Thursday, 20 January 2011

Once Upon a Time in the West (1969)

A few years ago when a group of us were putting together ideas for an experimental film, we discussed ways to convey unusual visual metaphors in the camera, and a couple of us mentioned how we'd recently seen Once Upon a Time in the West on TV, and remembered in particular a recurring scene of a blurred figure on the horizon, constantly walking in the distance towards the camera. It is one of many indelible images that Sergio Leone would use in his films, and Once Upon a Time in the West is one of his finest, quirkiest, most haunting of epics.

Leone had of course, become famous for his "Spaghetti" Westerns, a new resurgence in the genre with Clint Eastwood immortally linked to the series, but otherwise mostly Italian actors pretending to be American (and seemingly deliberately badly dubbed), and filmed in the Spanish desert pretending to be the Wild West. They made a killing at the box office, in more ways than one. For some it was a cynical, violent reproach to the good old days of the Hollywood Western, but whether or not you liked the method of film making, they had an undeniably rich stylization about them, coupled with Ennio Morricone's lyrical music.

Both Leone and Morricone pulled out all the stops for this one.

Once Upon a Time in the West was also an opportunity for Leone to actually explore these American locations for real - production difficulties only allowed him to film in certain iconic locations such as Monument Valley (used for many a John Ford epic), but in a very unusual, distinctively Leonesque style.

Just take the beginning, where for a whole TEN minutes we have the credits lazily dragging themselves in, whilst three gunmen (Jack Elam, Woody Strode and Al Mulock) sit around at the railroad station......waiting - for someone (Charles Bronson) who isn't going to get a pleasant reception. Legend has it that Leone wanted his three original stars of The Good, the Bad and the Ugly - Clint Eastwood, Lee Van Cleef, Eli Wallach - to play the three assassins, who are thereby killed off within the first reel.

Soon after that, the body count doesn't get any lower, as an Irish family are unexpectedly and ruthlessly wiped out by an anonymous gang of killers, headed by: Henry Fonda, of all people - another of Leone's quirky and darkly cynical touches, turning the Western convention on its head by having Fonda, so often the image of upstanding, dependable American values, to be the ruthless psychopathic killer. It's casting which sits uncomfortably with his other roles, although in a sense it has a perfect logic: Fonda was so often the defender of men, women and children, so naturally he also becomes their exterminator, like the fallen angel: as one critic of the time put it, who else could do such a dreadful deed but Henry Fonda?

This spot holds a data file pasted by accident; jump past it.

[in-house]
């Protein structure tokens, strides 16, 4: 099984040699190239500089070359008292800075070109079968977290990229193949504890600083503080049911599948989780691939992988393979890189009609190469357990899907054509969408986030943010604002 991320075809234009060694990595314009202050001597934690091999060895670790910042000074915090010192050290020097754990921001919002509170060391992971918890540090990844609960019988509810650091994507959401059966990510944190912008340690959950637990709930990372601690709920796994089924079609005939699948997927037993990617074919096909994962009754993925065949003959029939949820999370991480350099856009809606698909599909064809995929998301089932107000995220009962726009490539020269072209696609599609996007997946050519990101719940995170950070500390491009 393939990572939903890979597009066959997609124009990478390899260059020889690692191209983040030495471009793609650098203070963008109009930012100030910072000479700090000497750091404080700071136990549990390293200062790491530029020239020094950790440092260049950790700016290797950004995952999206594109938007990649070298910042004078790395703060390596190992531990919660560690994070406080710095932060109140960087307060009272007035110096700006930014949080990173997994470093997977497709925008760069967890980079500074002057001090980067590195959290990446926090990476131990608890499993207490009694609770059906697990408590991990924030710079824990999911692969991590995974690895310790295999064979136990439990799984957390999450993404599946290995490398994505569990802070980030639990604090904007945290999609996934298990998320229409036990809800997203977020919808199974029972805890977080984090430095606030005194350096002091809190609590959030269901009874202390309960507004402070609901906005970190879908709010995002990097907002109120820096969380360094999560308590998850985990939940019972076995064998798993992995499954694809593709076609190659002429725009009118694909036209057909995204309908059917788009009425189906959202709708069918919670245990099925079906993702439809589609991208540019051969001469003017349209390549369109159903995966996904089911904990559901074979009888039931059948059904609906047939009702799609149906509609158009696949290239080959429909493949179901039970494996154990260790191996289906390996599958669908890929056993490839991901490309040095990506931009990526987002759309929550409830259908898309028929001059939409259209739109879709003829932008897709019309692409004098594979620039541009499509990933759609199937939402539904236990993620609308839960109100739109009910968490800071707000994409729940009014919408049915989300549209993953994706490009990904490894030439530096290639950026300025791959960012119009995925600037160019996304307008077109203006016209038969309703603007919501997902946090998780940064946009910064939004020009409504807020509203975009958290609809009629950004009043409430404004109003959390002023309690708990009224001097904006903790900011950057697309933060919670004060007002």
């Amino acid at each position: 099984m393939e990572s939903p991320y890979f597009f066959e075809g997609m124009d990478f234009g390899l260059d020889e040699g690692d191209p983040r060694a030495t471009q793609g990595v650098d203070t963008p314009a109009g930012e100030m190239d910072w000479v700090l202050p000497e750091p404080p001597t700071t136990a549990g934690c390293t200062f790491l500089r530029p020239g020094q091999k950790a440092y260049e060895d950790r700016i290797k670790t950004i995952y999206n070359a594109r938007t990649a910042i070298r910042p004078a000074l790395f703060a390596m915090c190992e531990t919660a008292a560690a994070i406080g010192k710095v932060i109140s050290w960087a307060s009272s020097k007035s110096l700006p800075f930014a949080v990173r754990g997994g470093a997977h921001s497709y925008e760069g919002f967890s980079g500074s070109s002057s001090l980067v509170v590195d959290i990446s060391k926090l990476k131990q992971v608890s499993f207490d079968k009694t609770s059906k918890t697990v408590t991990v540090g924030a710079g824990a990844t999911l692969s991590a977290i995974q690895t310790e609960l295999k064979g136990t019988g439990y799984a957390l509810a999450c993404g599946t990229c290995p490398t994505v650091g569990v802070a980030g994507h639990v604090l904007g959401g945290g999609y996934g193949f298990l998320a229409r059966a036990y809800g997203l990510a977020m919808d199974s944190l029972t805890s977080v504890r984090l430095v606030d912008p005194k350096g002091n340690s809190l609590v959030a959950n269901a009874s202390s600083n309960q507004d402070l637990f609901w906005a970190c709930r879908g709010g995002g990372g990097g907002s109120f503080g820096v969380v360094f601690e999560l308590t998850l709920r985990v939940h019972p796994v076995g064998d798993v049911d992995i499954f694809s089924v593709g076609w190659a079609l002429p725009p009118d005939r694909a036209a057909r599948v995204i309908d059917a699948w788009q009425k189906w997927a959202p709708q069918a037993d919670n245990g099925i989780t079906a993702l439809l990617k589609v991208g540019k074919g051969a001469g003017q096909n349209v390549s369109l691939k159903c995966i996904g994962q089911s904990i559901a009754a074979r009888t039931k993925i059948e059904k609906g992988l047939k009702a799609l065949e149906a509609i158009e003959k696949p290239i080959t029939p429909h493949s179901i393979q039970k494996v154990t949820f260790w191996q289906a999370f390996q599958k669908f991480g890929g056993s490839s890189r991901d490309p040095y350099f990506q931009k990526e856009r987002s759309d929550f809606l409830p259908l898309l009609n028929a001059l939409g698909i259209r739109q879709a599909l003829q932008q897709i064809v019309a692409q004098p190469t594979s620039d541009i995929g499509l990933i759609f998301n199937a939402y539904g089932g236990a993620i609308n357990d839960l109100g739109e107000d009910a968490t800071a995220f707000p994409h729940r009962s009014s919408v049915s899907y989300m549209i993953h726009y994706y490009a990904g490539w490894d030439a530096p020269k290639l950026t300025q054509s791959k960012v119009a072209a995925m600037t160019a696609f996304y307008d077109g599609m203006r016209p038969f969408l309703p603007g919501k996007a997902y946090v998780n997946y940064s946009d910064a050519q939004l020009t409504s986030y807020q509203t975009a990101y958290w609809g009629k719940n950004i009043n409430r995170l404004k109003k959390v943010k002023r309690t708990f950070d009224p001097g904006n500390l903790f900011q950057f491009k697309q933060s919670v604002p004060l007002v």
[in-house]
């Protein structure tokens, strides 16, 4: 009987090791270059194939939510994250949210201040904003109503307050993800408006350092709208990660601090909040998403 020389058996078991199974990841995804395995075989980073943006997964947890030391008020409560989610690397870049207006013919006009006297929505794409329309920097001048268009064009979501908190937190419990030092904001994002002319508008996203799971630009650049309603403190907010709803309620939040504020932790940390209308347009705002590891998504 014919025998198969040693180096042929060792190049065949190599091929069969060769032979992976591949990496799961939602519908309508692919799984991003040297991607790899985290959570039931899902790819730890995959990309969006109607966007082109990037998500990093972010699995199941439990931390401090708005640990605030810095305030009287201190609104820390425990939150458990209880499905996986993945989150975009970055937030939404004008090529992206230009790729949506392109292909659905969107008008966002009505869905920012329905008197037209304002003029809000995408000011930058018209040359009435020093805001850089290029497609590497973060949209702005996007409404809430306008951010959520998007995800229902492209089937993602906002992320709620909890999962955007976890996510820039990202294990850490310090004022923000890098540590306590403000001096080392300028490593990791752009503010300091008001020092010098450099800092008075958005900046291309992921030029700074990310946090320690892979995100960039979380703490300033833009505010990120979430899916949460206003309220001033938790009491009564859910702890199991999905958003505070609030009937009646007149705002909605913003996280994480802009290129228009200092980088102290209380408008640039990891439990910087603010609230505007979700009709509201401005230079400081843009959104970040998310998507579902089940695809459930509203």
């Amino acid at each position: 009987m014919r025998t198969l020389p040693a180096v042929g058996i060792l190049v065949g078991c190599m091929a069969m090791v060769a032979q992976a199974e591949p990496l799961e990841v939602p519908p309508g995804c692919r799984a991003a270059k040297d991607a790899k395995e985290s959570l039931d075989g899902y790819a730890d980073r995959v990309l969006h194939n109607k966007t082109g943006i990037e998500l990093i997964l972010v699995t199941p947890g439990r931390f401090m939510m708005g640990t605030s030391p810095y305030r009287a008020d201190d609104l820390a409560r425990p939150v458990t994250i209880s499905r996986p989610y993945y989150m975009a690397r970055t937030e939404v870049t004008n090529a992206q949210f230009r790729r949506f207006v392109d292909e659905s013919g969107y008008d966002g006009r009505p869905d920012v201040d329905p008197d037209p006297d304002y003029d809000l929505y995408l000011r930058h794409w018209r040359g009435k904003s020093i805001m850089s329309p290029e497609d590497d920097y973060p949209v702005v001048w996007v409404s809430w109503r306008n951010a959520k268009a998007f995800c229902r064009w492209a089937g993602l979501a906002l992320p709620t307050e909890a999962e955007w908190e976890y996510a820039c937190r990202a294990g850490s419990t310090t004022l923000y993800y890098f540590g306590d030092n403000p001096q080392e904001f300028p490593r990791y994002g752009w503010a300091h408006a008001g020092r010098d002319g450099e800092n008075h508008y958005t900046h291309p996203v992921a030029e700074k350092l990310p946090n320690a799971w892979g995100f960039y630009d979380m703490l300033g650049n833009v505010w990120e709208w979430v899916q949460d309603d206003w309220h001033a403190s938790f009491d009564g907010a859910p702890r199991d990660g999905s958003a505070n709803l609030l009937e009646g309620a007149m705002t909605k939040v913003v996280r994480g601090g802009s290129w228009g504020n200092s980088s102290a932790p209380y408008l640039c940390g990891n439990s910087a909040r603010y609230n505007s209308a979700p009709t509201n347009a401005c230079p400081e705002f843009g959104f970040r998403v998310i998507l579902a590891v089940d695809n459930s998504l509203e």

A moment of lost maternal comfort for Jill McBain.

It's hard to tell who exactly is the leading character in OUATITW: maybe each of the four main characters (five if we include Gabriele Ferzetti's railway tycoon) cover the various aspects of the West: the frontiersman's wife/widow Jill McBain (in the very Italian shape of Claudia Cardinale), or Fonda's evil gunman Frank, or Jason Robards in fine Doc Holliday-like form as Cheyenne, or Bronson's "man with no name", usually considered the lead role but here bizarrely given fourth billing.

Watching it nowadays, it seems quite acceptable to see Charles (Death Wish) Bronson in a film where loads of people are getting killed, but back in 1969 it was an unexpectedly startling moment - and the flashback scene where the mysterious man on the horizon is finally revealed - is one of the most memorable payoffs in cinema history.

Sergio Leone intended the film as a requiem to the Western of sorts, with the coming of the railroad signalling the beginning of the end of the old ways, and most of the characters are also experiencing the twilight of their active lives. Cheyenne is a grizzled gunfighter who's trod the fiery path many times, Bronson's character is a man with an old grudge, and Henry Fonda himself was already approaching middle age. It's poignant to think that those three actors - Fonda, Bronson, Robards - have all since, indeed, died; only Claudia Cardinale is the surviving member of the four principals.

The melancholy of the film is reflected by Ennio Morricone's beautiful score, with not just one but three main themes - the stirring and startling "Harmonica" theme which covers Henry Fonda's character quite well too, the rickety banjo of Cheyenne's theme, and the beautiful main theme to the McBain family and the railroad; a very operatic Italian perspective on the classic American Wild West. Long, violent, elegiac, and utterly absorbing.

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100 Favourite Films

100 Favourite Films